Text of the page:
The ketogenic diet is a nutrition plan used by health-conscious men and women to control weight and athletic performance.
Newer research suggests that high fat/ very-low-carb diets have other benefits besides the obvious weight loss: They may help control glucose, triglycerides, insulin, and body weight in people with diabetes as well as lower your blood pressure. Research findings mentioned below show the keto diet as an effective tool to manage the symptoms of type 2 diabetes, along with exercise and medication.
Cutting through the fat: what is diabetes?
Let’s refresh your knowledge of medical terminology. Diabetes is a metabolic disease that elevates levels of your body’s main energy source (glucose)
90% to 95% of diabetics have Type 2 diabetes, which is a lifestyle disease (high body weight, poor exercise, and eating habits). Improving diet and other lifestyle habits manage symptoms.
Diabetes produces higher glucose levels leading to increased production of insulin, elevated levels of the energy-storing fat molecules called triglycerides and generally increased body weight.
Because of the extra sugar, red blood cells called hemoglobin are coated with sugar. These “sugar-coated” hemoglobin cells are called hemoglobin A1C- also known as HbA1c.
Doctors will often measure the proportion of these to regular red blood cells to determine if you have diabetes.
High blood sugar damages blood vessels and triggers a variety of illnesses. Unmanaged diabetes doubles the risk of cardiovascular diseases such as coronary artery diseases and stroke. High blood pressure often accompanies diabetes. (More about that later)
Diabetes is nearly the most common chronic disease in the world.
Researchers are looking for a more natural method to prevent and manage symptoms of diabetes. Since the keto diet severely reduces carbs, some think the keto diet might be a dietary treatment.
The Keto connection: can fat fight diabetes?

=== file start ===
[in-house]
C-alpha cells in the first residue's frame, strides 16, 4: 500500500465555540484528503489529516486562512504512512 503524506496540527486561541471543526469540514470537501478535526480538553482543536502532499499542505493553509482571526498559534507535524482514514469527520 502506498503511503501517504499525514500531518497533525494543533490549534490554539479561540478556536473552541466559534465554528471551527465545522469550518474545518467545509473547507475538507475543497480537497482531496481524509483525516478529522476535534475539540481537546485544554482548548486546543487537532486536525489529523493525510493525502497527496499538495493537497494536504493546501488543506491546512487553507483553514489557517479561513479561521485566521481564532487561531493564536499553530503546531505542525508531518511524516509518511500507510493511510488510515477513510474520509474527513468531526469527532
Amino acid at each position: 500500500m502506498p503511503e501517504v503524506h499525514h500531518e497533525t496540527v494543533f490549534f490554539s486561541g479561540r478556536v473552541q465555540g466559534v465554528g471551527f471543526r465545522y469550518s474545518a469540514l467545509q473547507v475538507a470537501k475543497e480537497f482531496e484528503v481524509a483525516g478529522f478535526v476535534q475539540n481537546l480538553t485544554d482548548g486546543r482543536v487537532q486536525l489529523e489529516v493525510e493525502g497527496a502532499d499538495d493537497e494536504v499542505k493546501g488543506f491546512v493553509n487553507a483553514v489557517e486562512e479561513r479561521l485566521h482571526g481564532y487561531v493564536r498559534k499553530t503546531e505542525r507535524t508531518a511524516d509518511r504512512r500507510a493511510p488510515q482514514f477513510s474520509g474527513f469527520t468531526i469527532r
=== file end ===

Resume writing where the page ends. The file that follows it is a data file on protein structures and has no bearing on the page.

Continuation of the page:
At Duke University, researchers recruited 28 overweight male diabetics for a 16-week clinical trial. Subjects followed a low carb/keto diet (LCKD) aimed at eating less than 20 grams of carbs per day on reduced dosages of diabetes medication. They were medically supervised. In the 21 subjects who completed the study, they experienced a 16% drop in Hemoglobin Ac during the 4 months. An average decrease in weight of 19.2 lbs, and their average blood glucose levels decreased 16.6%, and their average triglyceride levels decreased by 41.6%.
Most patients reduced or discontinued their diabetes medications.
Key Takeaways: Sticking to a very low carbohydrate ketogenic diet (LCKD) reduced key indicators related to type II diabetes in overweight, male subjects (BMI, body weight, glucose levels, triglycerides, and A1C).
Recommendations: If you are diabetic (type 2) and overweight, a ketogenic diet could be a solution to manage symptoms and reduce dependence on medication.
High-fat diets: prevention for diabetes?
Because ketogenic diets are high in saturated fats, many mistakenly suspect that they are unhealthy. The research shows that very-low-carb diets are beneficial for overweight and obese people who suffer from type 2 diabetes. Does the keto diet influence the risk of type II diabetes in healthy subjects?
To answer this, researchers recruited 83 non-diabetic subjects (average age of 48 and BMI of 33.) They divided them into 3 groups and assigned each group to one of three equal-calorie diets for 8 weeks.
- Group 1 on the Very Low-Fat diet (VLD) consisted of 70% carbs, 10% fat, and 20% protein.
- Group 2, on the high unsaturated fat diet (HUF) consisted of 50% carbs, 30% fat, and 20% proteins. About 90% of the fat calories were from unsaturated fats.
- Group 3 called the very low carb diet (VLCARB), consisted of 4% carbohydrates, 61% fat, and 20% proteins. About 20% of the fats were saturated.
There was a similar loss in body fat and overall body weight in all three diets. However, they noted that the VLCARB ketogenic diet was “more effective in improving tracylglycerols (decreased by 39.9%), HDL cholesterol, fasting and post-meal glucose and insulin concentrations (insulin levels decreased by 33.6%)
Believe it or not, keto diet’s effect on blood sugar has to do with how to lower your blood pressure through diet
First, you cut out all the simple sugars. You know what they are, anything with table sugar, high fructose corn syrup and corn syrup, which explains why people who change their diet see some improvement in weight and blood pressure as soon as they remove the simple sugars (candy, sugared drinks and pastries) from their diet.)
Second, limit your consumption of other sources of carbs (any type of bread, rice, pasta, tortilla, potato, corn and carrots). The carbohydrate in fruit is fructose, and combined with other forms of glucose has the same effect as table sugar (raise your blood pressure, as well as halt or cause weight gain)
Third, if you are taking hypertension medications, have your doctor closely monitor your blood pressure. It will drop within 2-4 weeks of making these dietary changes.
Maintaining ketosis is really important for weight loss and blood pressure control. Exogenous ketone salts aid significantly in maintaining ketosis. They ease the difficulty of maintaining ketosis from day to day.
Correcting your mistakes is critical and important, not the fact you make them.